Now you see the puzzle. One industry produces more surplus value than the other, but they have the same rate of profit. HOW CAN THIS BE?
If we remember that value cannot be created in exchange, and that surplus value cannot be created in exchange, then we can easily solve the puzzle. First we note the following two principles:
1. Total prices equal total values.
2. Total surplus value equals total profit.
And the answer to our riddle is this: Surplus value is redistributed between capitalists to form an average rate of profit. That should seem simple enough since we’ve already discussed the redistribution of value in exchange.
How do capitalist’s redistribute surplus value? Do they send it to each other in the mail? No. Prices do this work of redistribution. The prices for some commodities fall, others rise, and thus capitalists gain and lose surplus value in exchange in a way that equalizes profit rates. In this way surplus value becomes less of the property of the individual capitalist and more the property of the capitalist class as whole, uniting the class in their common interest in the exploitation of labor. These new prices, the prices which redistribute surplus value to form an average rate of profit, Marx calls “Prices of Production”.
Prices of production systematically deviate from values yet they are directly related to values. The total level of surplus value created determines the amount of value that can be redistributed to form these new prices of production. In addition, the tendency towards an average rate of profit is merely a tendency. Just as supply and demand fluctuate, never balancing, so do profit rates.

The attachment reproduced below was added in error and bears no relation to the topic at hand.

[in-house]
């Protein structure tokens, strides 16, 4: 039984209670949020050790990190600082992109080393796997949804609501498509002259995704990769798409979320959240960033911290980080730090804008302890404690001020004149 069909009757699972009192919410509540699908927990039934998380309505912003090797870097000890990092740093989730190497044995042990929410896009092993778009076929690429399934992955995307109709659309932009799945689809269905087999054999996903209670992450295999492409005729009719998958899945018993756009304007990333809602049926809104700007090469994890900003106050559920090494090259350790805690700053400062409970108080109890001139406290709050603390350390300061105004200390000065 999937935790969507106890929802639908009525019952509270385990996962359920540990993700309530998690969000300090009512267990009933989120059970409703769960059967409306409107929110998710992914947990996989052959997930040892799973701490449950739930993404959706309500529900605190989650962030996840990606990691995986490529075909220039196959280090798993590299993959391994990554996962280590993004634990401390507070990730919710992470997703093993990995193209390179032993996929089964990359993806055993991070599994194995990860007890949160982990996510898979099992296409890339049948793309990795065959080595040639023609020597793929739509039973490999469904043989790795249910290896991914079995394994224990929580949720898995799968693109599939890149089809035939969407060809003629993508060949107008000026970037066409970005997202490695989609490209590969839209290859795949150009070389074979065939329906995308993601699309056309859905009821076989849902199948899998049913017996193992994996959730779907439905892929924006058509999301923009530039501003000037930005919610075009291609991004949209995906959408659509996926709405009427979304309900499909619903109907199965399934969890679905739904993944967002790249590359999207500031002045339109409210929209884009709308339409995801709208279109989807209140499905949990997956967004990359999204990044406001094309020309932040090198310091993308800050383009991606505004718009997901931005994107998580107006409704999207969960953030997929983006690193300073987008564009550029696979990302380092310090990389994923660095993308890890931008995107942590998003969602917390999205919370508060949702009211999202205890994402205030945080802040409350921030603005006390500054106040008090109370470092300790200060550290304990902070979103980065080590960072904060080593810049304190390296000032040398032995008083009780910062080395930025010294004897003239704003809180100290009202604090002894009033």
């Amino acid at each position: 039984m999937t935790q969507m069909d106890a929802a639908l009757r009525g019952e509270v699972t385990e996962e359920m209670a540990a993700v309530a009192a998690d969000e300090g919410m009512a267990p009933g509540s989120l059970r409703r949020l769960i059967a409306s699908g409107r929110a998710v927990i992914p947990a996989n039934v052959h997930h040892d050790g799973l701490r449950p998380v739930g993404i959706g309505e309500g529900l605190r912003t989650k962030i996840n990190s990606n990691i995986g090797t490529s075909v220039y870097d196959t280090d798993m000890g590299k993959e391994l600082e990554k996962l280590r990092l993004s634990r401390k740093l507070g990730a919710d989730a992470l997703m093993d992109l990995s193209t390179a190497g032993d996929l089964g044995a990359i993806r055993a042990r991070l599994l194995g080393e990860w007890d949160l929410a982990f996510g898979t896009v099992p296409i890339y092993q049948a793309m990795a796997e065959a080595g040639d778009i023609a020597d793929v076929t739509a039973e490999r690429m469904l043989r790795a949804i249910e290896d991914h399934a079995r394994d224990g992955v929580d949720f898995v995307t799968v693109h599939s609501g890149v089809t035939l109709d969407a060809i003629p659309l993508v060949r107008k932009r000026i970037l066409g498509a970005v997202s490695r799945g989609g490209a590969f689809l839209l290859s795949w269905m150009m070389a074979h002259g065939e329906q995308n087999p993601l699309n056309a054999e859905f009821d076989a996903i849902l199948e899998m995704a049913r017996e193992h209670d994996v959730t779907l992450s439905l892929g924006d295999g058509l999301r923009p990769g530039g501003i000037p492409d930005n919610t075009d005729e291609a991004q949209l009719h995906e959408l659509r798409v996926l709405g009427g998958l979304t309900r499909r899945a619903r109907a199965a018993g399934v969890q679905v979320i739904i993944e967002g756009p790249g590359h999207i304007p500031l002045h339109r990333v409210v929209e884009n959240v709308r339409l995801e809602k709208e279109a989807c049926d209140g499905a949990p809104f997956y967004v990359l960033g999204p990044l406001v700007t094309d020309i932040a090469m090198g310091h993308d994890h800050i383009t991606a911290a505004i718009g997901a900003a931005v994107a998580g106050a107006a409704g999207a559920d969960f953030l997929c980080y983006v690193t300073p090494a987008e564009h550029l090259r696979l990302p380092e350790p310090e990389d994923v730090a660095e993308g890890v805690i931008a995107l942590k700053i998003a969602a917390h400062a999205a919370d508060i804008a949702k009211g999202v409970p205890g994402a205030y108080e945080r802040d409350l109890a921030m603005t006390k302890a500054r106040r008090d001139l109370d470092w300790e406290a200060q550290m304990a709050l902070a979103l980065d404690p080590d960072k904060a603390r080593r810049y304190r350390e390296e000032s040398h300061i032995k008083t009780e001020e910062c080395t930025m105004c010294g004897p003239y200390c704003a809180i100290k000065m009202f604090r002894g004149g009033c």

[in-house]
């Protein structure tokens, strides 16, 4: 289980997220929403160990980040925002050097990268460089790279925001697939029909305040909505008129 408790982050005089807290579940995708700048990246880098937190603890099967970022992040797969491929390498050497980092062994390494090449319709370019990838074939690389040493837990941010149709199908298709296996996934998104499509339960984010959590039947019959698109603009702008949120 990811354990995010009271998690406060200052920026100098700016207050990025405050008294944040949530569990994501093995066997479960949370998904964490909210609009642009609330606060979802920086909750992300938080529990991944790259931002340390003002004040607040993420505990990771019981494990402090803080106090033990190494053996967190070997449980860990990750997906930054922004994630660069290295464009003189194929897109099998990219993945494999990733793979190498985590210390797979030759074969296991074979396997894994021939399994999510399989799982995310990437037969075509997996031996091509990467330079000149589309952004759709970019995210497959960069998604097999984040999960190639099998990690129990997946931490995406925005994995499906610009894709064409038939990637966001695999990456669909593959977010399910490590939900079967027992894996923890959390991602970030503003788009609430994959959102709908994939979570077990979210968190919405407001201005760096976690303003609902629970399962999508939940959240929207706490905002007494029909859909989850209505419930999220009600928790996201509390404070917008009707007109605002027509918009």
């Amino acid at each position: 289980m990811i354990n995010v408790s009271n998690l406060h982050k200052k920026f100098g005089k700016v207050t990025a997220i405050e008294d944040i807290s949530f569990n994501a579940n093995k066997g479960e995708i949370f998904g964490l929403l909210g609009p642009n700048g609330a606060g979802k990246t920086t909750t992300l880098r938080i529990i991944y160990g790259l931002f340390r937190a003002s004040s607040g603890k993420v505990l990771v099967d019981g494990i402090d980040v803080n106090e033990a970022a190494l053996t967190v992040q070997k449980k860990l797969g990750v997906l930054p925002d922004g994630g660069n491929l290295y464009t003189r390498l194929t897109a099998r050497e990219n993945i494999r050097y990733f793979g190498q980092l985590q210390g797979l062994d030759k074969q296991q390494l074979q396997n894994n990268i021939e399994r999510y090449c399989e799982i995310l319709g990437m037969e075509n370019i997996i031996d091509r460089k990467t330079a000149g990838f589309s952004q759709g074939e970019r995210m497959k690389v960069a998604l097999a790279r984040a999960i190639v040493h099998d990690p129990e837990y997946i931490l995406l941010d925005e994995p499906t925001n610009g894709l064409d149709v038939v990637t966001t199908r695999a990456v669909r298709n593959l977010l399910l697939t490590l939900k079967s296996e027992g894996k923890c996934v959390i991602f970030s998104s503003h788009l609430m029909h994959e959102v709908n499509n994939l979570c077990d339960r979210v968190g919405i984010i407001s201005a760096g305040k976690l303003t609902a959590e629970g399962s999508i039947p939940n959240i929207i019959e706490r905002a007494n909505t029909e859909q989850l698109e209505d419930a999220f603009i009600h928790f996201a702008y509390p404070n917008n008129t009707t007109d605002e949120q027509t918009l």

Another note on method.
So we see several different factors to keep in mind when discussing price.
If there is no equalization of profit rates and demand and supply are in balance then we can say that price=value.
If we assume a perfect equalization of profit rates and supply and demand are in balance then we can say that price=prices of production.
If we then let supply and demand fluctuate around these prices of production we get market prices.
Sometimes Marx just talks about value, sometime he talks about prices of production, and sometimes he talks about market price. These are three different levels of abstraction. Many mistakes have been make by people not paying attention to what level of abstraction is currently being discussed. Bohm-Bawerk, for instance, complained that in one place Marx said that value=price but in another place said that prices of production=price. He thought Marx was contradicting himself. But had Bohm-Bawerk been interested in actually reading Max a little more closely he might have realized that Marx’s analysis takes place on many levels of abstraction and that we must keep these levels in mind at all times if we want to understand what is going on.
We should also keep in mind that Marx’s central conclusions about exploitation, crisis and all of the other antagonisms of a capitalist society still hold whether we are talking about value, price of production or market price. Regardless of the level of abstraction, value cannot be created in exchange, and surplus value can only come from the exploitation of the working class.
We can only conclude that Marx gives a a quite robust and practical explanation of the way that commodity exchange regulates the reproduction of a capitalist division of labor and class relations. There is definitely a lot more to say on the topic, and a number of controversies to examine. On my WordPress blog you can find footnotes and references pointing you to more information and resources on this topic.